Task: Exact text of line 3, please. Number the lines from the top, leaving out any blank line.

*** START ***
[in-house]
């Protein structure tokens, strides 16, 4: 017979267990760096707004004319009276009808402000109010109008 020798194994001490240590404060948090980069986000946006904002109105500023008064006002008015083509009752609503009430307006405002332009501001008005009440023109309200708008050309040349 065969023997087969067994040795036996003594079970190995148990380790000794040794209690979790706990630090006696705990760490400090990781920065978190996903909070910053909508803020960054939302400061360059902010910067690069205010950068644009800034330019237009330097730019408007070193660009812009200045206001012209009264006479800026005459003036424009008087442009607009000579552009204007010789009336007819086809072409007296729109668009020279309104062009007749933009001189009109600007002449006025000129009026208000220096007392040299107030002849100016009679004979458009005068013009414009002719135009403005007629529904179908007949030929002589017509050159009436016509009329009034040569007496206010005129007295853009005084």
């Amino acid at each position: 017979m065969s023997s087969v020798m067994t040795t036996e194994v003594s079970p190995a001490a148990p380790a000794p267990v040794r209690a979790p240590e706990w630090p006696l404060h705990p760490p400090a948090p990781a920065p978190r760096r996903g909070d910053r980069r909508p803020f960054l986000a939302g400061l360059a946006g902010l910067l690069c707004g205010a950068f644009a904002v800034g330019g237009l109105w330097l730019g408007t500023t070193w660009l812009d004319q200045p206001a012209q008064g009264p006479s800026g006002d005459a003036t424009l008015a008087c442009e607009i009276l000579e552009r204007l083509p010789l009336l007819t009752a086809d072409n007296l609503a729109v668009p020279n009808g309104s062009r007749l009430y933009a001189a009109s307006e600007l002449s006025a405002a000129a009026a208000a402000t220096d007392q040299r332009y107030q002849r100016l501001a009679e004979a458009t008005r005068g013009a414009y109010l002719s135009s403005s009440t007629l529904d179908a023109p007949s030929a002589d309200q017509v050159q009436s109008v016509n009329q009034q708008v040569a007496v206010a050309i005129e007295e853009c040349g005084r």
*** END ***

């Amino acid at each position: 017979m065969s023997s087969v020798m067994t040795t036996e194994v003594s079970p190995a001490a148990p380790a000794p267990v040794r209690a979790p240590e706990w630090p006696l404060h705990p760490p400090a948090p990781a920065p978190r760096r996903g909070d910053r980069r909508p803020f960054l986000a939302g400061l360059a946006g902010l910067l690069c707004g205010a950068f644009a904002v800034g330019g237009l109105w330097l730019g408007t500023t070193w660009l812009d004319q200045p206001a012209q008064g009264p006479s800026g006002d005459a003036t424009l008015a008087c442009e607009i009276l000579e552009r204007l083509p010789l009336l007819t009752a086809d072409n007296l609503a729109v668009p020279n009808g309104s062009r007749l009430y933009a001189a009109s307006e600007l002449s006025a405002a000129a009026a208000a402000t220096d007392q040299r332009y107030q002849r100016l501001a009679e004979a458009t008005r005068g013009a414009y109010l002719s135009s403005s009440t007629l529904d179908a023109p007949s030929a002589d309200q017509v050159q009436s109008v016509n009329q009034q708008v040569a007496v206010a050309i005129e007295e853009c040349g005084r």